OLBERMANN: Explain why even the Bush administration would think it was a bad idea to pay a private company for something so sensitive that even Congress couldn't be told about it?
SCAHILL: I don't think it's necessarily the case that the Bush administration thought it was a bad idea. Let's remember here what's at the center, the epicenter of this scandal, is the fact that Dick Cheney is alleged to have ordered the CIA to conceal from the Congress, which has oversight authority, the existence of a secret CIA assassination plan.
Blackwater was on from almost day one of the so-called war on terror, as part of the war that Bush labeled the crusade. They worked overtly for the administration. We know, as of May of 2002, they were boots on the ground in Afghanistan. I'm not so sure the program has even ended to this day.
Blackwater continues to be paid by the United States government for work in both Afghanistan and Iraq. The issue here, Keith, as representative Jan Schakowsky told me last night, is how far up the chain did the relationship between Erik Prince and the administration go? She said to me that clearly the Bush administration trusted Erik Prince, the mercenary kingpin of Blackwater, more than the elected representatives of the Congress, who are supposed to have oversight, because they shared these details with him and not the Congress.
OLBERMANN: They shared more than details. They basically shared staffs. It was a sequential thing, the way football coaches retire and work in television for a year, and then get another job in football. You've got Cofer Black, Buzzy Krongard, this unnamed group of CIA officials retiring, by the way, to go to work at Blackwater. Explain the role of that evolving - or the revolving door and the - relative to the assassination ring, if you will.
SCAHILL: Right. So shortly after 9/11, A.K. Buzzy Krongard, the number three man at the CIA, meets with Erik Prince, and they authorize a five million dollar black contract, a covert contract for Blackwater to insert inside of Afghanistan in Kabul, as well as in a town called Schkin (ph), which is along the Afghan/Pakistan border, where Blackwater and the CIA operated out of a mud fortress that they called the Alamo.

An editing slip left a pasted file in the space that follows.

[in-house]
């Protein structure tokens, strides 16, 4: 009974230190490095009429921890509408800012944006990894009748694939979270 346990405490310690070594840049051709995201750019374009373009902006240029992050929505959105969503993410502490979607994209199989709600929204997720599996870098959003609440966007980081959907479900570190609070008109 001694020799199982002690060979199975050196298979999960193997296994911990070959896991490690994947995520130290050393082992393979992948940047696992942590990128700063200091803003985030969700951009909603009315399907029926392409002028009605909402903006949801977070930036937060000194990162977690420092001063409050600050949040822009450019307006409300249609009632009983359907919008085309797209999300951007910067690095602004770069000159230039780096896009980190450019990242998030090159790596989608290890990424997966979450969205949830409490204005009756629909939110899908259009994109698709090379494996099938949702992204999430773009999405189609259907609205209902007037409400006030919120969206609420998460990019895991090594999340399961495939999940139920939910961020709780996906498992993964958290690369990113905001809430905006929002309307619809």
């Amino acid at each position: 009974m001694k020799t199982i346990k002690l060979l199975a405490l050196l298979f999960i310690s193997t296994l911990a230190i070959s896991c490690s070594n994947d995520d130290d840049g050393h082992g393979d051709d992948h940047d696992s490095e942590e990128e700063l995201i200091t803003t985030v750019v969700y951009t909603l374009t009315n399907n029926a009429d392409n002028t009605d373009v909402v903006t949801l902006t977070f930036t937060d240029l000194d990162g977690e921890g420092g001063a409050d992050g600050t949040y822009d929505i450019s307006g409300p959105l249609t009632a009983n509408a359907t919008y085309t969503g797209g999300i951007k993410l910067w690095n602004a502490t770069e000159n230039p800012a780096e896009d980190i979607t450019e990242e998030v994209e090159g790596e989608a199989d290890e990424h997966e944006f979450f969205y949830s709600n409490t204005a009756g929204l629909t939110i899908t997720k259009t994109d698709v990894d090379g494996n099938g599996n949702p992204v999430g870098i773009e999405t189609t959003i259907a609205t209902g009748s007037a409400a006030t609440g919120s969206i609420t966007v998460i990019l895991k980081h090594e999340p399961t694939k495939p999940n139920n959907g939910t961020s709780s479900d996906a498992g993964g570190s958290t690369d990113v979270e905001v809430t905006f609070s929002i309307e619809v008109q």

Prince went over. He is himself a former Navy SEAL. He went over with that initial Blackwater deployment. And then, after a week or so there, according to a CIA operative that we talked to for my book, Prince then went to Kabul to try to win more business for Blackwater. That launched Blackwater, Keith, as a mercenary operation.
At the time that Prince and Krongard were crafting this relationship between the CIA and Blackwater, you had Cofer Black running the CIA's counter-terrorism center, leading the hunt for bin Laden, talking about the gloves had come off. There was a before 9/11 and an after 9/11, and saying that there were no limits on what operatives would be authorized to do in hunting down terrorists.
So you have this history of Blackwater, from 2002 to the present, where they have worked overtly and covertly for the US government. And then Prince hires Cofer Black, Buzzy Krongard, Robert Richard, former deputy director of the CIA, Enrique Rick Prado, a veteran of the CIA's paramilitary division, to run his own private CIA, called Total Intelligence Solutions, which worked simultaneously for the U.S. government and foreign governments.
OLBERMANN: We already have Blackwater employees who pleaded guilty to weapons smuggling, including those armor piercing ammo devices that detonate in human flesh, as you pointed out. There are affidavits from two of the vets of Blackwater claiming that Erik Prince principally went into this, to some degree at least, because he wanted to kill Muslim people. Now we find out that they were hired as part of a secret international hit squad that Congress was never supposed to know about.
Put it together in terms of a context for us. What more do we know now we didn't know before this came out?
SCAHILL: What you have here is a confirmation that Blackwater not only was working in an overt capacity for the State Department and for the Department of Defense, where they were overtly killing people, shooting Iraqis civilian, et cetera, all in a day's work, so to speak. But that they also were involved at the highest level of the clandestine operations.
Blackwater, we now know, served as a buffer between the executive branch of the government and accountability. In other words, what you have is the White House being able to have ultimate plausible deniability, because you don't even have your own CIA guys doing it, you have actually farmed it out to a private company. What this was effectively, Keith, was a hit squad that responded to one branch of government, the executive branch, at the expense of oversight or involvement of the other two.
I would say that this was unconstitutional.
OLBERMANN: It's also - it was already used in the movie "Catch 22."
This is Milo and the private army winded up taking over the world.
SCAHILL: Right, you have sort of lord of the Christian Supremacist Flies here.
OLBERMANN: Jeremy Scahill, whose latest Blackwater article appears in "The Nation." The story continues to unfold. Thank you for illuminating it for us.
John Ensign says Bill Clinton was a worse infidelitator (ph) than he was. But in so doing, he implies that Senator David Vitter should be impeached.